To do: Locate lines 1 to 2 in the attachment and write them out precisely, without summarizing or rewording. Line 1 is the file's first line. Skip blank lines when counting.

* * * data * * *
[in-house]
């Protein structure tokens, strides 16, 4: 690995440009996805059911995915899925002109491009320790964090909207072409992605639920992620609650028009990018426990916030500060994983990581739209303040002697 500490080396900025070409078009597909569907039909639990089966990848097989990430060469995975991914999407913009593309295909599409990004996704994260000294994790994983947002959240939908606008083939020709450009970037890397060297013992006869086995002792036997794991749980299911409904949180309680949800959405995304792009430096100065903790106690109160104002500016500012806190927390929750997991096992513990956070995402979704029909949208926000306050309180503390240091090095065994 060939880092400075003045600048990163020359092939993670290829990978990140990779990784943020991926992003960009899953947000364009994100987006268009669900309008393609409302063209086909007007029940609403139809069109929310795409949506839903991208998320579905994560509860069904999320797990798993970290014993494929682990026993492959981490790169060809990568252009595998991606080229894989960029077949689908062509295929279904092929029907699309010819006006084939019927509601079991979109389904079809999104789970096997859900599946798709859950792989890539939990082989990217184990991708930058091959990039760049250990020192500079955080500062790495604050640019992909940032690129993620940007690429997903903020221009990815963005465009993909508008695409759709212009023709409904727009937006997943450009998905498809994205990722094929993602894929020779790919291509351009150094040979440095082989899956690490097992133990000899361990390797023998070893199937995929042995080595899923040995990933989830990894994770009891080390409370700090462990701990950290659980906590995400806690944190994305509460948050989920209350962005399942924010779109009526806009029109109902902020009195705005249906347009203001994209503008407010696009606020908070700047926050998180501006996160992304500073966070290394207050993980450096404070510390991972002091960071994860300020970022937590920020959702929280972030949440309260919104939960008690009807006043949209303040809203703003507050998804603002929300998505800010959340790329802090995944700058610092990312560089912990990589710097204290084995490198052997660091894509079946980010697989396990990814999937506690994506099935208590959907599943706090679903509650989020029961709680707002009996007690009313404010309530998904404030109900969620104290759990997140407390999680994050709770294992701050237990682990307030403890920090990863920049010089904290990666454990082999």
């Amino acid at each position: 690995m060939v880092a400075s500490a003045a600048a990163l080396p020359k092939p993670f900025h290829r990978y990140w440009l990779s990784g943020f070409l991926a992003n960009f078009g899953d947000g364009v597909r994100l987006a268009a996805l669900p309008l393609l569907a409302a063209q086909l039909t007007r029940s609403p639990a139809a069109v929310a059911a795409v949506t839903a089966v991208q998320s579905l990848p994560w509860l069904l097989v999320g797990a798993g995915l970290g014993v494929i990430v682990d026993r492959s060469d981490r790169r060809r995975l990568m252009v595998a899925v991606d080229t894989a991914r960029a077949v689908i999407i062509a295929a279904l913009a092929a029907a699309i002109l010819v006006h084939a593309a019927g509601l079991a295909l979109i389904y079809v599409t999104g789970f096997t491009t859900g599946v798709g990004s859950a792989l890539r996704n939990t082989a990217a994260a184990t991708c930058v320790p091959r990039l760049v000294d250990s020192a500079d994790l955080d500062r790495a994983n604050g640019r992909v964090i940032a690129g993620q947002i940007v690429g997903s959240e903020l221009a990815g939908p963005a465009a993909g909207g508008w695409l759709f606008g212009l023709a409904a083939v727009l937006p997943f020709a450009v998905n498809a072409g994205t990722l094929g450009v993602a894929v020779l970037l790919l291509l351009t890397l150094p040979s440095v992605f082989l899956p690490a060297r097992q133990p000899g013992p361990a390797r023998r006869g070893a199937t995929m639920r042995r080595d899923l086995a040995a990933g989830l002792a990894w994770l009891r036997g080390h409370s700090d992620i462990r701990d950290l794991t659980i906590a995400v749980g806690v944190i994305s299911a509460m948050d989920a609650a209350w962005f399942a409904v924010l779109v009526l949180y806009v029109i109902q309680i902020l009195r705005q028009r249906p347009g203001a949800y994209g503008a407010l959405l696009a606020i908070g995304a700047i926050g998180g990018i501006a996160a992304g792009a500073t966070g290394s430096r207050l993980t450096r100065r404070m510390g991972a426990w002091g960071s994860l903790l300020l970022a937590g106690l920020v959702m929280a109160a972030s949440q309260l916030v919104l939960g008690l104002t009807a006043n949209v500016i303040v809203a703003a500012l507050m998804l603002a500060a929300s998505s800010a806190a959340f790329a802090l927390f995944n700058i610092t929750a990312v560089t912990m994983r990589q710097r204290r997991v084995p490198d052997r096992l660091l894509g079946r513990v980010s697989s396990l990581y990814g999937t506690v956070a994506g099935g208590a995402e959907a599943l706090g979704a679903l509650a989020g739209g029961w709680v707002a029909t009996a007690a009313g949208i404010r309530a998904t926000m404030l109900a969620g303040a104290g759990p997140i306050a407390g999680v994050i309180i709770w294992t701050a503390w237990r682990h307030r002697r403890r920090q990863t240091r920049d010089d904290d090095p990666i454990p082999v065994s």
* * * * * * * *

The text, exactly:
[in-house]
């Protein structure tokens, strides 16, 4: 690995440009996805059911995915899925002109491009320790964090909207072409992605639920992620609650028009990018426990916030500060994983990581739209303040002697 500490080396900025070409078009597909569907039909639990089966990848097989990430060469995975991914999407913009593309295909599409990004996704994260000294994790994983947002959240939908606008083939020709450009970037890397060297013992006869086995002792036997794991749980299911409904949180309680949800959405995304792009430096100065903790106690109160104002500016500012806190927390929750997991096992513990956070995402979704029909949208926000306050309180503390240091090095065994 060939880092400075003045600048990163020359092939993670290829990978990140990779990784943020991926992003960009899953947000364009994100987006268009669900309008393609409302063209086909007007029940609403139809069109929310795409949506839903991208998320579905994560509860069904999320797990798993970290014993494929682990026993492959981490790169060809990568252009595998991606080229894989960029077949689908062509295929279904092929029907699309010819006006084939019927509601079991979109389904079809999104789970096997859900599946798709859950792989890539939990082989990217184990991708930058091959990039760049250990020192500079955080500062790495604050640019992909940032690129993620940007690429997903903020221009990815963005465009993909508008695409759709212009023709409904727009937006997943450009998905498809994205990722094929993602894929020779790919291509351009150094040979440095082989899956690490097992133990000899361990390797023998070893199937995929042995080595899923040995990933989830990894994770009891080390409370700090462990701990950290659980906590995400806690944190994305509460948050989920209350962005399942924010779109009526806009029109109902902020009195705005249906347009203001994209503008407010696009606020908070700047926050998180501006996160992304500073966070290394207050993980450096404070510390991972002091960071994860300020970022937590920020959702929280972030949440309260919104939960008690009807006043949209303040809203703003507050998804603002929300998505800010959340790329802090995944700058610092990312560089912990990589710097204290084995490198052997660091894509079946980010697989396990990814999937506690994506099935208590959907599943706090679903509650989020029961709680707002009996007690009313404010309530998904404030109900969620104290759990997140407390999680994050709770294992701050237990682990307030403890920090990863920049010089904290990666454990082999």